Recently, I created a program that scheduled our orders automatically. To support this program, we needed more data than our ERP system supported, so we used a user defined (nullable) field to support this additional data. The users decided it would be easiest to just use NULL (blank) as the default code for this field. I objected. They fought back, but I was eventually able to state a good enough case that they let me have my way. NULL just meant too much, and I wasn't prepared to schedule orders based on the assumption that NULL meant default. Further, if NULL was the default, there was no way for me to report on parts that didn't have a proper code. Neglect is an inevitable factor in human interaction. When (not if) it happened, my program would be making the wrong decisions, and these erroneous decisions would be very difficult to discover. Although I cannot make this field a NOT NULL field, I can build a report listing all the parts with a NULL in that field. Further, my program throws an error when it sees a NULL, and does not schedule that order.

Referential Integrity

I could go on for hours about the evils of NULLs in critical data, but I won't. Referential integrity is equally important and deserves some time as well.

If you give your users a free-form field, how do you control what goes into that field? Simple - you don't. More correctly, you can't. Even if you give them guidelines about what should go in there, it's safe to bet money that something that doesn't belong will end up in that field, and soon. Typos, inconstancies between abbreviations, and just plain garbage data can introduce itself remarkably quickly. Free-form fields work great for comment fields, but are lousy for just about everything else. Anyone who builds reports will tell you: you can't report on a free-form field.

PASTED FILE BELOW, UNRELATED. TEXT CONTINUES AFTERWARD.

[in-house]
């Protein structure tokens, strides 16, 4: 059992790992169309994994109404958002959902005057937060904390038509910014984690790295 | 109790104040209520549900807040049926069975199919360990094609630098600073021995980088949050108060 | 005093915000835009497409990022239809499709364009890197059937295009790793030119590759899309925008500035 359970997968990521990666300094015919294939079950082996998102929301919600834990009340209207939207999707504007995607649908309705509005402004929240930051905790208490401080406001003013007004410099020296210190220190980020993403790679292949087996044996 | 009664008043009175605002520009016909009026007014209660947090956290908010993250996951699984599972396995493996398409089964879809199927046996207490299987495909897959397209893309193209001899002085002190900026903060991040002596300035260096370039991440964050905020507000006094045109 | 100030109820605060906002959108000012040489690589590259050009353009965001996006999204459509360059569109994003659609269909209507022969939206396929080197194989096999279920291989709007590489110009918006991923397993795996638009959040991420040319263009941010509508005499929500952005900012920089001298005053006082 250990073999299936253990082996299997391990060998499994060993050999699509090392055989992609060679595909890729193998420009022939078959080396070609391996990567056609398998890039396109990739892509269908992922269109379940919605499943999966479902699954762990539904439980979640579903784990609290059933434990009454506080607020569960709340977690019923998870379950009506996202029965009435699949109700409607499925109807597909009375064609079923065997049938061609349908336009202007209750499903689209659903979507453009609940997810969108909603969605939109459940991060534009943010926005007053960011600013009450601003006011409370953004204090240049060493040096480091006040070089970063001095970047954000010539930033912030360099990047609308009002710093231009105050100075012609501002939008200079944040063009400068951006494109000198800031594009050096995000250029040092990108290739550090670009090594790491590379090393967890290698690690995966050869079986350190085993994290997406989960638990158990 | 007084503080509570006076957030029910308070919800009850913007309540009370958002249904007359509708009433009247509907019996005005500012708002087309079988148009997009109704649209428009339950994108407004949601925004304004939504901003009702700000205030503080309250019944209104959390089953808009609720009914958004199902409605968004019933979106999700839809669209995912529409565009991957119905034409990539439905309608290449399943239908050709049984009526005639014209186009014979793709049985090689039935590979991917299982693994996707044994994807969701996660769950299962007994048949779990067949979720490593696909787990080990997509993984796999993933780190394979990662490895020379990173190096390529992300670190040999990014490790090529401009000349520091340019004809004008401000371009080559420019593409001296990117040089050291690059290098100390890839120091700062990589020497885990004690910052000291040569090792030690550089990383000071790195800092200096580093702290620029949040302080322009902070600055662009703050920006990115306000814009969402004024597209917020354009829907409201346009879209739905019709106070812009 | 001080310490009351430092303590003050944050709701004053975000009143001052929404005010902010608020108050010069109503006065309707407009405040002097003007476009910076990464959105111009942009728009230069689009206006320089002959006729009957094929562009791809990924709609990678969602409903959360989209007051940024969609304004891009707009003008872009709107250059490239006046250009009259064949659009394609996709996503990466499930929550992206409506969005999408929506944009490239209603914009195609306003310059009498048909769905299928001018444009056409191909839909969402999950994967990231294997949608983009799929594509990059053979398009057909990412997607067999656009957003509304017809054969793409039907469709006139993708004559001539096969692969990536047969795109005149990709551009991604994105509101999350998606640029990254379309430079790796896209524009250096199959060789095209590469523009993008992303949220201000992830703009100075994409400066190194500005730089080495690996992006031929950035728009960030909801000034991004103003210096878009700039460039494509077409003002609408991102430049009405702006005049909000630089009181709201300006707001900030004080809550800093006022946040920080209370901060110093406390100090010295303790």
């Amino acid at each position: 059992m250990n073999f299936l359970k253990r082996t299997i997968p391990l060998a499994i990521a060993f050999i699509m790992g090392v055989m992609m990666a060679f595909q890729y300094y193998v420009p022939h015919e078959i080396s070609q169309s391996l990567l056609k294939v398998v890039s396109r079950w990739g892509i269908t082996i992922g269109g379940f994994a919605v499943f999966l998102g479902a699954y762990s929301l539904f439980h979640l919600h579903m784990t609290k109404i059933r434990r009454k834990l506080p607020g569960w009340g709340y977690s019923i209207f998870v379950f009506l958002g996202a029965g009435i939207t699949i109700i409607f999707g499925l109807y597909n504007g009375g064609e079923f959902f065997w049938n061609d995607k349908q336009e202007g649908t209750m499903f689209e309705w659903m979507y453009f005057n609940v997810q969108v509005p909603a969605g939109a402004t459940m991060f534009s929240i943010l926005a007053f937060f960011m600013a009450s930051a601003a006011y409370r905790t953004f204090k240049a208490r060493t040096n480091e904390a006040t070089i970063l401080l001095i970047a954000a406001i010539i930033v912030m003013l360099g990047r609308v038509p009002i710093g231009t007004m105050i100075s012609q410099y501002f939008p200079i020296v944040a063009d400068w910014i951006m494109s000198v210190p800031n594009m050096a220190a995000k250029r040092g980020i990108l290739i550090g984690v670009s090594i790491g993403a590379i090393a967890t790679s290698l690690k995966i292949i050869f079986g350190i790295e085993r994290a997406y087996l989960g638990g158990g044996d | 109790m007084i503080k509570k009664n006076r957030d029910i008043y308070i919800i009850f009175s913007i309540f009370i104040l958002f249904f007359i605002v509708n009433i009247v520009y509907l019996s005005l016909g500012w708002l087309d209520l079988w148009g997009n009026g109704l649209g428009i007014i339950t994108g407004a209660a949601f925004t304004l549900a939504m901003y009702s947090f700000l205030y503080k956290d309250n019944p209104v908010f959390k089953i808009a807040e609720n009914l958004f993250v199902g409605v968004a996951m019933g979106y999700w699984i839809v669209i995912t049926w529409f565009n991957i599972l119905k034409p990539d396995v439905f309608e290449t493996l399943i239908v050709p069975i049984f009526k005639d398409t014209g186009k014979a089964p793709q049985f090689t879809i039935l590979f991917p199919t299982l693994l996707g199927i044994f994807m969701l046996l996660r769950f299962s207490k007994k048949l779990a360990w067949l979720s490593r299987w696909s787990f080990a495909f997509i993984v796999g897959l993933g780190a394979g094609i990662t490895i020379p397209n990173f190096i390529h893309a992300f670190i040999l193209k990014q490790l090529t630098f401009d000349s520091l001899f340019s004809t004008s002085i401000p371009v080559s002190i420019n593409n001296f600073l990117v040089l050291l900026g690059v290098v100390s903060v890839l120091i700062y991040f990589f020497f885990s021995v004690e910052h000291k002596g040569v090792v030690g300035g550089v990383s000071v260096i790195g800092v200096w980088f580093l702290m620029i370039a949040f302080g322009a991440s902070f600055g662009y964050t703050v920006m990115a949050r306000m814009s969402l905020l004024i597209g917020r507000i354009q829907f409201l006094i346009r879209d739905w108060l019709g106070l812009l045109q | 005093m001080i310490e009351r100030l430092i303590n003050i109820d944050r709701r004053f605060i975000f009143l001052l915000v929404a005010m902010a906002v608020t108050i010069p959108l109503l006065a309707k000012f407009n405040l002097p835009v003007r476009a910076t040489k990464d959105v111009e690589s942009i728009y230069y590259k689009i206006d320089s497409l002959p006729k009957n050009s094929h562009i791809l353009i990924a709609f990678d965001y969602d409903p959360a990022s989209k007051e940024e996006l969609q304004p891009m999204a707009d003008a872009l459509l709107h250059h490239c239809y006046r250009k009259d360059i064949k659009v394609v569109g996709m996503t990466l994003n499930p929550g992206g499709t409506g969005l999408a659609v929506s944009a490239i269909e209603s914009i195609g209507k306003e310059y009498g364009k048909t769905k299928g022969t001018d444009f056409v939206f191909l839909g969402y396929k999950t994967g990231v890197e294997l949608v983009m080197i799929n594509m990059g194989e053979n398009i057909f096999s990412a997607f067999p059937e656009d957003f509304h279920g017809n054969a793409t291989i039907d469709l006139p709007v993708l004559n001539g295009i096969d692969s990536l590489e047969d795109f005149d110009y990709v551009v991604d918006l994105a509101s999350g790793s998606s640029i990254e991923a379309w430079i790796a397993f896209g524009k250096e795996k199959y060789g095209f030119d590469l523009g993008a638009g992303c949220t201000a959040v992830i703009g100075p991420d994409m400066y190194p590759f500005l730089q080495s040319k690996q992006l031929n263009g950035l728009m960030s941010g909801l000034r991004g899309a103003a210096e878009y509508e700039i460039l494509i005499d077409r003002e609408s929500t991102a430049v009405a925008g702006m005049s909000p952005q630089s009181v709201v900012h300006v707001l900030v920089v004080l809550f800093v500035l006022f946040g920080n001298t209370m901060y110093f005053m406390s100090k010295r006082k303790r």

Most of us are familiar with referential integrity enforced through drop-down lists or lookup fields. You don't type the full name of the customer every time you enter an order for them. You look for them in a drop-down list or lookup dialog. Here referential integrity is being enforced by the application (and possibly the database as well), and you are not permitted to create an order for a customer that doesn't exist. What kind of mess would it be if the billing department sent several invoices to the same company, each with a slight variation of their name? They'd be outraged, and likely wouldn't pay until the problem was fixed.

What about when referential integrity isn't enforced? Our ERP system actually uses a free-form field for the ship state. Not only does that mean we could potentially get a shipment sent back to us, it makes it real hard to prepare a sales report by state. A great deal of time was spent mapping invalid state values into correct ones, and nothing's there to stop them from doing it again. Instead of consistently picking "FL" from a drop-down list, we have "FL", "Fla", "Florida", "Flordia", several Florida zip codes, and even NULL, all representing sales to Florida. That's just one state. It's a mess. It's further complicated by the fact that our commissions are determined by state.